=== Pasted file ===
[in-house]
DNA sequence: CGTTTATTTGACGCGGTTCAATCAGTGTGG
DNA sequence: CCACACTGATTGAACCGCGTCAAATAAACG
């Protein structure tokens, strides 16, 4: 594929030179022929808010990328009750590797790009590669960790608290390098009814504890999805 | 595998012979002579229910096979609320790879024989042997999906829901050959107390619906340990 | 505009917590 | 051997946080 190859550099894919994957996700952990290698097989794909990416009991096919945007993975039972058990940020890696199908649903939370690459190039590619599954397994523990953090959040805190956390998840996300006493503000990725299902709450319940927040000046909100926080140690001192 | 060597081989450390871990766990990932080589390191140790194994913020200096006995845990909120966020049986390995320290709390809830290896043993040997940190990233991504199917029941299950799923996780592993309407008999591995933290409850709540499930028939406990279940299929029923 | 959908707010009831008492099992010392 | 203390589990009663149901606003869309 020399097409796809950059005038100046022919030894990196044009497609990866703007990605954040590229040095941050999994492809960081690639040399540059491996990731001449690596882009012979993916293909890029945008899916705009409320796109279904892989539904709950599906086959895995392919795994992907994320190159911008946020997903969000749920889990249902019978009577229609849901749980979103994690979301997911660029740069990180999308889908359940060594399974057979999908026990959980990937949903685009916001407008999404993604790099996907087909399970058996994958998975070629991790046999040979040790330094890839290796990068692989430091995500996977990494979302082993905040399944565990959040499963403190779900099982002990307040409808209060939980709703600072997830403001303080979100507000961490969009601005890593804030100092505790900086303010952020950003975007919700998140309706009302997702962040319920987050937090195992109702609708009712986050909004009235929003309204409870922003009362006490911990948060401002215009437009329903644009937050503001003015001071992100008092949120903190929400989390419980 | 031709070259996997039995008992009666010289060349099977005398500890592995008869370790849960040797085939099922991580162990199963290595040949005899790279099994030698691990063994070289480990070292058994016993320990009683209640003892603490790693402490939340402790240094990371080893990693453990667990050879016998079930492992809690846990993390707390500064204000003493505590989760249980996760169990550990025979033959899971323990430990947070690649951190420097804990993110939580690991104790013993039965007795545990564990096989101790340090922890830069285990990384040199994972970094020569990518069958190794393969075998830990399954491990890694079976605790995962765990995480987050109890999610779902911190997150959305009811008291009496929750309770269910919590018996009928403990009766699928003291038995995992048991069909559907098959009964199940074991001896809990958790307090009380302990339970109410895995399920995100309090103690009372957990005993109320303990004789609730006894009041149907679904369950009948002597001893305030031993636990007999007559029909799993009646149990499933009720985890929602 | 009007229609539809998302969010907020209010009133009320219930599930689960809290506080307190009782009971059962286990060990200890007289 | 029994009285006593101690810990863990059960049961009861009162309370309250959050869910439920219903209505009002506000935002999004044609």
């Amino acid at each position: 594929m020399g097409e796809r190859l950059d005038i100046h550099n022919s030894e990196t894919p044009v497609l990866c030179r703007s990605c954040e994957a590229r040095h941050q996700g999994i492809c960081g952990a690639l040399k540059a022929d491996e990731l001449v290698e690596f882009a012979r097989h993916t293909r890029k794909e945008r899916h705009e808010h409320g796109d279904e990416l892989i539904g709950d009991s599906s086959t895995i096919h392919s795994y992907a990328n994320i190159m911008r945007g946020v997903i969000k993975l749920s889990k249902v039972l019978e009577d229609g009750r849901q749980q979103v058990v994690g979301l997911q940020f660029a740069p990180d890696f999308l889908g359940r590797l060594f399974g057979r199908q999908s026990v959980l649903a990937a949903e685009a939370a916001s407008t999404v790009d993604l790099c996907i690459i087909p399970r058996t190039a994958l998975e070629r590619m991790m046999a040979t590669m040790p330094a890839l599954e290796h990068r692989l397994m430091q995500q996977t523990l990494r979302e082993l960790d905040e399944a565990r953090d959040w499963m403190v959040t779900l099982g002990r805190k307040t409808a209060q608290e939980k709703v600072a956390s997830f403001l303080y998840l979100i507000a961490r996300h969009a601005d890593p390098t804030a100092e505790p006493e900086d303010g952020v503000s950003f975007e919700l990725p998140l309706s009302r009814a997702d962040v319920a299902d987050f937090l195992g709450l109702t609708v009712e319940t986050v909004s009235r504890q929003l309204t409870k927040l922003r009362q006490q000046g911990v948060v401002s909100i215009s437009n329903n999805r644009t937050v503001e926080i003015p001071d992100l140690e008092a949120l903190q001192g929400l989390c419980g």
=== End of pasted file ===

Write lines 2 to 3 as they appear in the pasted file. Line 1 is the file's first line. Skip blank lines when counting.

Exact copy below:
DNA sequence: CGTTTATTTGACGCGGTTCAATCAGTGTGG
DNA sequence: CCACACTGATTGAACCGCGTCAAATAAACG